A and A's Movie A Day

Watching movies until we run out.

Star Trek Nemesis

January 25, 2011

Star Trek Nemesis

For a long time it seemed this was to have been the last Star Trek movie. It’s also the tenth Star Trek movie which means that in accordance with the supposed curse it should have been one of the better films. Sadly this is not the case. This is actually a pretty disappointing send off for the Enterprise E and the Next Generation crew. In many ways it is a blatant rip-off of Star Trek II: The Wrath of Khan – from its obsessed enemy bent on the defeat of the Enterprises captain to the selfless sacrifice of a crew member at the end. The problem is that it doesn’t do too good a job of it. It has all the tropes and cliches of an action sci-fi movie but its as if somebody collected them in one place but didn’t quite know how to make a movie out of them.

The basic plot here is that a group of Reman rebels (from the shadowy slave mines on Romulus’ sister planet Remus) have overthrown the Romulan senate. They send overtures to the Federation claiming to desire peace – and naturally Jean-Luc Picard and his crew are sent as envoys. Imagine their shock when it transpires that the leader of the rebels is not only human, but is a clone of Picard himself. This is a pretty cool idea, but the movie doesn’t seem to know what to do with it. At first there’s a lot of noise about how if Picard had lived his life as a Reman slave he would have turned out like Shinzon, but ultimately that thread is dropped in favor of using Shinzon’s origin as an excuse for him to hunt Picard to the ends of the galaxy. Shinzon is dying, you see, and he needs Picard’s blood to stay alive. Or something like that. Oh, and Shinzon’s ship, the Scimitar, has an unstable ultimate weapon that could be used to wipe out all life on an entire planet. For no discernible reason, except that he wants to be a bastard I suppose, Shinzon wants to wipe out the entire population of Earth with this doomsday device. The Enterprise must stop him at any cost.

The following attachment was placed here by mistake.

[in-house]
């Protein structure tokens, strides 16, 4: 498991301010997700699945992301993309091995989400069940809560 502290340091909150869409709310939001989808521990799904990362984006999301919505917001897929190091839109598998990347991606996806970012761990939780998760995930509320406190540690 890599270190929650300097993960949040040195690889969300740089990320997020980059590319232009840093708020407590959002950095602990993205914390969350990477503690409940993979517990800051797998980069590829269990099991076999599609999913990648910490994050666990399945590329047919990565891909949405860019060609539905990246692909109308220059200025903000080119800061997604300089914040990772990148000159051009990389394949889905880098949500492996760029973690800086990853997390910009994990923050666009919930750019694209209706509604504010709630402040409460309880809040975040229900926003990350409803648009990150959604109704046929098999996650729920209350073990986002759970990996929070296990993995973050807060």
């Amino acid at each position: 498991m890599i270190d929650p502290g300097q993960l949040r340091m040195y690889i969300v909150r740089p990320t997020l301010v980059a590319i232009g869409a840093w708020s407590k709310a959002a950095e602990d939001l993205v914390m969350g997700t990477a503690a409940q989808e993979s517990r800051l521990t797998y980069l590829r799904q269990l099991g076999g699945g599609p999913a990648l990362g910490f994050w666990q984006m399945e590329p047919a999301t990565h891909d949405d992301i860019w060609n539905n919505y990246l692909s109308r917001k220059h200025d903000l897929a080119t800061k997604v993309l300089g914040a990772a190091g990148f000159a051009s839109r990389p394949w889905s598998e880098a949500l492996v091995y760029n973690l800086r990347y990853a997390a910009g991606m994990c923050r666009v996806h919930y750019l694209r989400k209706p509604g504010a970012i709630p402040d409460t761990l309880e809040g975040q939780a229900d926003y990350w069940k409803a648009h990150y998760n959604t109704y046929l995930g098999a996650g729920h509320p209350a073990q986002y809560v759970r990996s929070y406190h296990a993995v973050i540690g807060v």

There are a whole bunch of other threads woven into the film as well, but they are supposed to support the primary plot. Although at times they seem slapped on and wedged in. There’s a whole plot about a Soong-type android prototype called B-4 which the crew discover on a desert planet before the main plot gets started. B-4 looks like Data but is simple-minded and childish.

Then there is Ron Pearlman as one of the bat-faced Remans (they evolved in darkness on the side of Remus that faces away from their sun you see.) Not content to have the bad-guys here be a bunch of caricatures that look like monster-movie rejects the film makers felt the need to imbue the chief Reman, Vkruk, with mental powers which he uses to help Shinzon mind-rape Councillor Troi. Why? Because they’re EVIL dammit! The movie tries to make this into some kind of macho thing between Vkruk and Troi’s new husband Will (nee Riker.) Why do they get into a one-on-one hand-to-hand battle in the bowls of the Enterprise during a space battle? Because you need a macho hand-to-hand fight, right?

That’s what I mean about this movie going through the motions of being an action movie. It has Riker and Vkruk dangling over a bottomless pit net because it makes any sense to have a bottomless pit inside the Enterprise but because that’s the sort of thing that happens to a macho hero. Why at the start of the film do Picard, Data and Worf land so very far away from the positronic readings they’re investigating? So they can tool around in a Worthog from the Halo series and have a Mad Max inspired chase (the end of which apparently Joss Whedon stole for Serenity two years later.) Why are the corridors on the Scimitar so oddly spacious? So that Picard can fly a captured fighter craft through them (in a scene which was unintentionaly hilarious to me because it looked like the opening credits to a Naked Gun movie.)

Furthermore, after having watched nothing but Star Trek movies for more than a week before this one there’s a distinct feeling of having seen a lot of this movie before. The ship that can fire on the Enterprise while still cloaked? Star Trek VI. The character death at the end of the movie? Star Trek II. The enemy bent on the destruction of Earth? Star Trek I, IV, and First Contact. A spectacular and lengthy scene of the Enterprise crashing? Star Trek Generations. I really didn’t feel like this movie had anything new to contribute. Unless you count the kind of cute wedding scene at the beginning of the movie – but if I want to see Enterprise crew members pairing off I’ll just read some fanfic. I don’t need a movie for that.

The odd thing is that there is clear groundwork laid for a Search for Spock style sequel to this movie but nothing ever came of it. The entire franchise had run out of steam it seems and for eight long years after this movie there were no new Star Treks in theaters. There had been one every two or three years since 1979 and then… silence. It’s like a loved one taken off of life support – you can’t bear to see them go but they were only a pale shadow of what they once were. Then, suddenly, in 2010 – the resurrection. But that’s tomorrow’s review.

January 25, 2011 - Posted by | daily reviews | , ,

1 Comment »

  1. “Like a loved one taken off life support…” – brilliant. Couldn’t have summed it up better.

    Comment by Jeff | January 26, 2011 | Reply

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